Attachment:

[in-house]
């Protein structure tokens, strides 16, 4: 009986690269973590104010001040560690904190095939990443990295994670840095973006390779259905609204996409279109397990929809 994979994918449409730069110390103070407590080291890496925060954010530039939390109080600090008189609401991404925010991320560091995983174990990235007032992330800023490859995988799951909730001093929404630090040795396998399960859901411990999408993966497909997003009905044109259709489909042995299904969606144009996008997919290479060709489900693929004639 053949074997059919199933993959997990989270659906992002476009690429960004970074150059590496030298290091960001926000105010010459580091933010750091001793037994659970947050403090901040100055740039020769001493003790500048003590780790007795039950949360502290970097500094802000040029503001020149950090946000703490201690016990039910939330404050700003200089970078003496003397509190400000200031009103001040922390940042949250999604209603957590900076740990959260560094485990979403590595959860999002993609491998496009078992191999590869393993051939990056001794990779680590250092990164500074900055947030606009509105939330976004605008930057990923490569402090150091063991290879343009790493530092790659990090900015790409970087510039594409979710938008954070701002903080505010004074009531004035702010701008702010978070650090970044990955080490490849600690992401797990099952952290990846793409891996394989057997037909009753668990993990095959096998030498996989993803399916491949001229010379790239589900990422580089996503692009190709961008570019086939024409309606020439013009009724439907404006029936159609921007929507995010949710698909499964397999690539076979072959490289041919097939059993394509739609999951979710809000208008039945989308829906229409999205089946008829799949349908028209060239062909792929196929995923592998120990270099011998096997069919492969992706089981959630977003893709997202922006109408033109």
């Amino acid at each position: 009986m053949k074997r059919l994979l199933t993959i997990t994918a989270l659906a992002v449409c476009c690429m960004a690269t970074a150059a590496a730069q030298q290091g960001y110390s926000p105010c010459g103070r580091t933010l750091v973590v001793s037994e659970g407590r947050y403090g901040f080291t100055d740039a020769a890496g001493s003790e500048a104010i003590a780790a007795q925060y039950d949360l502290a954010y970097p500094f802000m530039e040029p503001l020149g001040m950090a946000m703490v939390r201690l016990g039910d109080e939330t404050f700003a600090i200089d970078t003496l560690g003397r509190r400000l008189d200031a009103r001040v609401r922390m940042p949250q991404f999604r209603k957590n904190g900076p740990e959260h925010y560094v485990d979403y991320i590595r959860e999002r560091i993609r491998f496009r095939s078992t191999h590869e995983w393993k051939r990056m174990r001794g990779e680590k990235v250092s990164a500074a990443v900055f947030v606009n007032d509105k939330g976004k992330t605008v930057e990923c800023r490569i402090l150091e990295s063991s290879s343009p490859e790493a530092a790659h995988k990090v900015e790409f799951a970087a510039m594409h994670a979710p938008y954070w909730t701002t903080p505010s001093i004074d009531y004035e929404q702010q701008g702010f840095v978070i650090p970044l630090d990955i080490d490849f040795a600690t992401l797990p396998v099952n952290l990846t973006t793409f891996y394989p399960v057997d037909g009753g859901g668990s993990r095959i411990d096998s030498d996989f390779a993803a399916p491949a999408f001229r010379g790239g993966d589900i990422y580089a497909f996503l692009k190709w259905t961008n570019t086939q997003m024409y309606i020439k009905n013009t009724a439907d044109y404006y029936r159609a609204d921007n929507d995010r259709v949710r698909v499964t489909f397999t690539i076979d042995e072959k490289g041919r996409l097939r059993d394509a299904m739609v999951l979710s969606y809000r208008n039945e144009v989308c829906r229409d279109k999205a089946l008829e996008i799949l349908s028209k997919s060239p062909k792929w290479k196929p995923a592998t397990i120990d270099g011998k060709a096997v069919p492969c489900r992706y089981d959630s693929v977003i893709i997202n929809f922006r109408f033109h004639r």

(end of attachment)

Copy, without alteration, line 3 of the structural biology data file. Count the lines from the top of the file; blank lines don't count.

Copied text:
């Amino acid at each position: 009986m053949k074997r059919l994979l199933t993959i997990t994918a989270l659906a992002v449409c476009c690429m960004a690269t970074a150059a590496a730069q030298q290091g960001y110390s926000p105010c010459g103070r580091t933010l750091v973590v001793s037994e659970g407590r947050y403090g901040f080291t100055d740039a020769a890496g001493s003790e500048a104010i003590a780790a007795q925060y039950d949360l502290a954010y970097p500094f802000m530039e040029p503001l020149g001040m950090a946000m703490v939390r201690l016990g039910d109080e939330t404050f700003a600090i200089d970078t003496l560690g003397r509190r400000l008189d200031a009103r001040v609401r922390m940042p949250q991404f999604r209603k957590n904190g900076p740990e959260h925010y560094v485990d979403y991320i590595r959860e999002r560091i993609r491998f496009r095939s078992t191999h590869e995983w393993k051939r990056m174990r001794g990779e680590k990235v250092s990164a500074a990443v900055f947030v606009n007032d509105k939330g976004k992330t605008v930057e990923c800023r490569i402090l150091e990295s063991s290879s343009p490859e790493a530092a790659h995988k990090v900015e790409f799951a970087a510039m594409h994670a979710p938008y954070w909730t701002t903080p505010s001093i004074d009531y004035e929404q702010q701008g702010f840095v978070i650090p970044l630090d990955i080490d490849f040795a600690t992401l797990p396998v099952n952290l990846t973006t793409f891996y394989p399960v057997d037909g009753g859901g668990s993990r095959i411990d096998s030498d996989f390779a993803a399916p491949a999408f001229r010379g790239g993966d589900i990422y580089a497909f996503l692009k190709w259905t961008n570019t086939q997003m024409y309606i020439k009905n013009t009724a439907d044109y404006y029936r159609a609204d921007n929507d995010r259709v949710r698909v499964t489909f397999t690539i076979d042995e072959k490289g041919r996409l097939r059993d394509a299904m739609v999951l979710s969606y809000r208008n039945e144009v989308c829906r229409d279109k999205a089946l008829e996008i799949l349908s028209k997919s060239p062909k792929w290479k196929p995923a592998t397990i120990d270099g011998k060709a096997v069919p492969c489900r992706y089981d959630s693929v977003i893709i997202n929809f922006r109408f033109h004639r």